FilmFrak Exclusive: Interview with Jino Kang

JinoKang_Fist2Fist

FilmFrak Exclusive: Interview with Jino Kang

Continuing our interview series with an eclectic mix of filmmaking legends, cult heroes and upcoming stars that begun last week. Today FilmFrak is excited to share our interview with Martial Arts Hall of Famer Jino Kang. Holding a 7th Degree Black Belt in Hapkido and a Black Belt in Gracie Jiu-Jitsu, Kyokoshin-Kai Karate and Tae Kwon Do, Master Jino Kang somehow manages to also Write, Direct, Produce and Star in his own films.

Making his filmmaking debut with the the labor of love BLADE WARRIOR (2001), his latest film FIST2FIST2: WEAPON OF CHOICE (Available through Amazon) is an indirect sequel to 2011’s FIST2FIST. We hope you enjoy our interview with this inspirational personality.

 

e9b05362-1c8b-4197-a1ed-40186e07cc66Thank you for allowing us the privilege of an interview. Congratulations on the award winning WEAPON OF CHOICE. Can you describe your writing process with the film? Do you come up with action set pieces and then work the story around those ideas or is it a more organic approach?
-FilmFrak Adam-

JINO KANG: Thank you very much.  I usually let the story and action pieces ruminate in my head for a while until i get the URGE then I can’t wait any longer and start typing away.  When I write it’s usually fast, a week or two to get the bulk of the story, character development, plot and action pieces.  Every thing seems to come together at that point.

 

How did you approach the fight choreography with WEAPON OF CHOICE and what were some of the challenges?
-FilmFrak Adam-

JINO KANG: For Weapon of Choice, I knew that I wanted to incorporate and represent all different martial arts not just Hapkido, but such as Wushu, San Shou Kung Fu, Brazilian Jiu-Jitsu, Muay Thai and Kali.  So I carefully selected great martial artist to portray their arts and incorporated it into the fight scenes.  The challenges weren’t too many.  I only wish I had more money to extend the fight scenes.

 

Do you have any students currently that you feel might be a good addition to one of your upcoming movies? Are you building a larger choreography team with each film?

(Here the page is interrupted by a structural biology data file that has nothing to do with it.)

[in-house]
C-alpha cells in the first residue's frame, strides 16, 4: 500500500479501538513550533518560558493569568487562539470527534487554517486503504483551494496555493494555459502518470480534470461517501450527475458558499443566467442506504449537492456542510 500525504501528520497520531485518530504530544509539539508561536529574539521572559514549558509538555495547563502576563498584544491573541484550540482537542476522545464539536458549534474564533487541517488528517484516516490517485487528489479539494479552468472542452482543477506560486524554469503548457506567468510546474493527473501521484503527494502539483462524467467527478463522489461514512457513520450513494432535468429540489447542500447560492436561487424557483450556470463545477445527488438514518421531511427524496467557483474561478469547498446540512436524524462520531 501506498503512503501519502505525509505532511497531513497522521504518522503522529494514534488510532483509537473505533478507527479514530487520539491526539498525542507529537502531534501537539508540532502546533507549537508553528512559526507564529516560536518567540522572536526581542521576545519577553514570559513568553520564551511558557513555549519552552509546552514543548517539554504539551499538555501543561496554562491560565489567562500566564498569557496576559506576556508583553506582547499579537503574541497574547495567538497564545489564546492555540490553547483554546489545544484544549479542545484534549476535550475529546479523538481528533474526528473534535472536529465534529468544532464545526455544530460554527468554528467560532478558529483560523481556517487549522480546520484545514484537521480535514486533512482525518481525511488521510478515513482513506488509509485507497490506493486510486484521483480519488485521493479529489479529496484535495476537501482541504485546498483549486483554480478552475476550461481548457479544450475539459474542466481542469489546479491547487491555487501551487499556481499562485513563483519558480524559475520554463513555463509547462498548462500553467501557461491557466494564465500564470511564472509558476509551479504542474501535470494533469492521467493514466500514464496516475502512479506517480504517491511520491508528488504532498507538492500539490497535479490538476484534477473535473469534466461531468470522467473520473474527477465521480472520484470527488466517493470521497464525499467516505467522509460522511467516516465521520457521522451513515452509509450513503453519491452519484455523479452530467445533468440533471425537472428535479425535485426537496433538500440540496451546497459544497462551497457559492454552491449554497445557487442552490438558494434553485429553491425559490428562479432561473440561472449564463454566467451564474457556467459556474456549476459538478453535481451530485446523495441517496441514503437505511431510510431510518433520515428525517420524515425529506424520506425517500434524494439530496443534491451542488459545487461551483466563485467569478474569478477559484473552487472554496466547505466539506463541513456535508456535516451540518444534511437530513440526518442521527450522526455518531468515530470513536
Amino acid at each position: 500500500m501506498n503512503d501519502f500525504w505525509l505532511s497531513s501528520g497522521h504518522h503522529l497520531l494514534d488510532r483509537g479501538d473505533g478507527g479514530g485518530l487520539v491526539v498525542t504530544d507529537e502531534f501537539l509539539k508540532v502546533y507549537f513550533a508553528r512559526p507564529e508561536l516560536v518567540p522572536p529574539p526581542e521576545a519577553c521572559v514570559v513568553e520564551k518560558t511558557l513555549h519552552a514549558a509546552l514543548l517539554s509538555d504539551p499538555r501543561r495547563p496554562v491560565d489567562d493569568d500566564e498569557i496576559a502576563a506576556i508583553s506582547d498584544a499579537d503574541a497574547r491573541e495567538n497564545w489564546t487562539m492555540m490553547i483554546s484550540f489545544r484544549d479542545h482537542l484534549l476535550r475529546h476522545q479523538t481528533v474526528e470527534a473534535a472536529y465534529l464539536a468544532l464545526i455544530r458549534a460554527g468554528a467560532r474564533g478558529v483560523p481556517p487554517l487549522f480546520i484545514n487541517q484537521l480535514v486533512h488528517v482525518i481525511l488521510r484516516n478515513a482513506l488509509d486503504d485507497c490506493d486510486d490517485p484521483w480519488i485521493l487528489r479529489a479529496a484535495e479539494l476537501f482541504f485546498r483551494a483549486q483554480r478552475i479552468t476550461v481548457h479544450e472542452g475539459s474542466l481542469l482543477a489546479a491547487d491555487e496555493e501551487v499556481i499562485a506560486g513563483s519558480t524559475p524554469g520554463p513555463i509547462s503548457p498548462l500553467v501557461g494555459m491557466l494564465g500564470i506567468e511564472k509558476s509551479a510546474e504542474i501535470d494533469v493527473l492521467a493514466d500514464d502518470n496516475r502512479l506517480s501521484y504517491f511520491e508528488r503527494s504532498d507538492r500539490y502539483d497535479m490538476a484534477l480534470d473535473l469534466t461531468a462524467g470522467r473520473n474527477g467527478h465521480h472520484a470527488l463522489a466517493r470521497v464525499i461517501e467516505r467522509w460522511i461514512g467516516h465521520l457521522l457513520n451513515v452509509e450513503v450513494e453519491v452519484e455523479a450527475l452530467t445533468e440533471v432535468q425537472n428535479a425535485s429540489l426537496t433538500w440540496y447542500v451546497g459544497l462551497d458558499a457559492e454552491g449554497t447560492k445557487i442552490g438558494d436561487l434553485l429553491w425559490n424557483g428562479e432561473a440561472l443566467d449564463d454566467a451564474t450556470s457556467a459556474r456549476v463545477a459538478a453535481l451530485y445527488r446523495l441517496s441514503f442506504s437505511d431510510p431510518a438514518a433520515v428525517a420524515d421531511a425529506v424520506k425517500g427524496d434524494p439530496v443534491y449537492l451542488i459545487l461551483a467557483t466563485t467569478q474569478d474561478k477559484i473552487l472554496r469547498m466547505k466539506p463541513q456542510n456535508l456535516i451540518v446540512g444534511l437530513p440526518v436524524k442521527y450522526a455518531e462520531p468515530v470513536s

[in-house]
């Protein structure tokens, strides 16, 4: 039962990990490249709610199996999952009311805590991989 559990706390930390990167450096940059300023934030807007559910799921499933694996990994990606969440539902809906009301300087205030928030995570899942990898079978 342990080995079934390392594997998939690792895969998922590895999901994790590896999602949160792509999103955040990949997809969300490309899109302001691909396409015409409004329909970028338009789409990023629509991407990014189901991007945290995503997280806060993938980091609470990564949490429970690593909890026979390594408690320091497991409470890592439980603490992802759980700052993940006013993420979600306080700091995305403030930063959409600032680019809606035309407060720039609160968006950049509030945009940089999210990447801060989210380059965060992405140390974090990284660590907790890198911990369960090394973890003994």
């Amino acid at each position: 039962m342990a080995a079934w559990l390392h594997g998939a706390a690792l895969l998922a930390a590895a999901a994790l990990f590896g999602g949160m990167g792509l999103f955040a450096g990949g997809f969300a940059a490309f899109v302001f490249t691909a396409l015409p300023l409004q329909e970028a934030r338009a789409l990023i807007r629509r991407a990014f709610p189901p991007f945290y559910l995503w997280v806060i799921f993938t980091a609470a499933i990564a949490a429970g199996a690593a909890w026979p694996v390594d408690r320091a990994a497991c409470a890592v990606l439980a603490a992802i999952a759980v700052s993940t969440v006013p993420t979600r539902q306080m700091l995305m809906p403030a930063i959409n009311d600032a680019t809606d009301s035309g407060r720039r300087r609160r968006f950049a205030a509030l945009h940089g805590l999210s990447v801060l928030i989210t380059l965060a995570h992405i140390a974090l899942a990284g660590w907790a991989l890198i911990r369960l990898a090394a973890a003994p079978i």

-FilmFrak Jon-

Ha ha, yes.  We have many talented young individuals at my school.  Some can really fly and really getting good at acrobatic trick kicks and such.  I’m testing them out with a short film series KID FURY and you can check them out when it comes out soon.  We’re getting a lot of attention from the critics and festivals.  I’ll be shooting a spec TV Pilot called Hand to Hand – Wages of Sin soon and will be incorporating Eskrima and Kali blade work on it and we have solid guys coming up.  Of course, our instructors are incredible.

 

Reading about how your 2001 debut feature BLADE WARRIOR was realized and released there seems to be a D.I.Y. spirit to your trajectory. Can you tell us how you made the step from martial arts teacher to martial arts filmmaker? What feeds your desire to keep JinoKang_Swordgoing in such a competitive industry?
-FilmFrak Adam-

JINO KANG: Hmmmm.  I don’t really know why I keep going.  I ask that all the time especially after a long arduous journey of completing a film.  All that pain and effort that went into it.  But it’s like giving birth, after when it’s done, you realize you have a beautiful kid that you created and be a proud papa.  Time erases the pain and stress and you do it happily all over again.  For Blade Warrior, It was a such a juggernaut task for us, shooting and editing on film then converting it digitally was a monumental task.  I didn’t want to quit since everything was shot.  I learned PATIENCE which I teach to my students, meaning the teacher became a student and practiced what I preached.

 

As you get more experienced in your craft in both filmmaking and martial arts, what do you find has changed the most in how you train for both? Are you more focused on a specific form of regimented fitness or do you try and stay diverse in your training?
-FilmFrak Jon-

JINO KANG: Great questions.  For filmmaking, I become more careful and selective in my scenes such as lighting, composition and image conveyance.  For martial arts and filmmaking/choreography, I believe diversity is the key.  Otherwise you get stagnant and do same techniques over and over again. For me, that’s boring so I train in multiple styles keep things fresh and entertaining.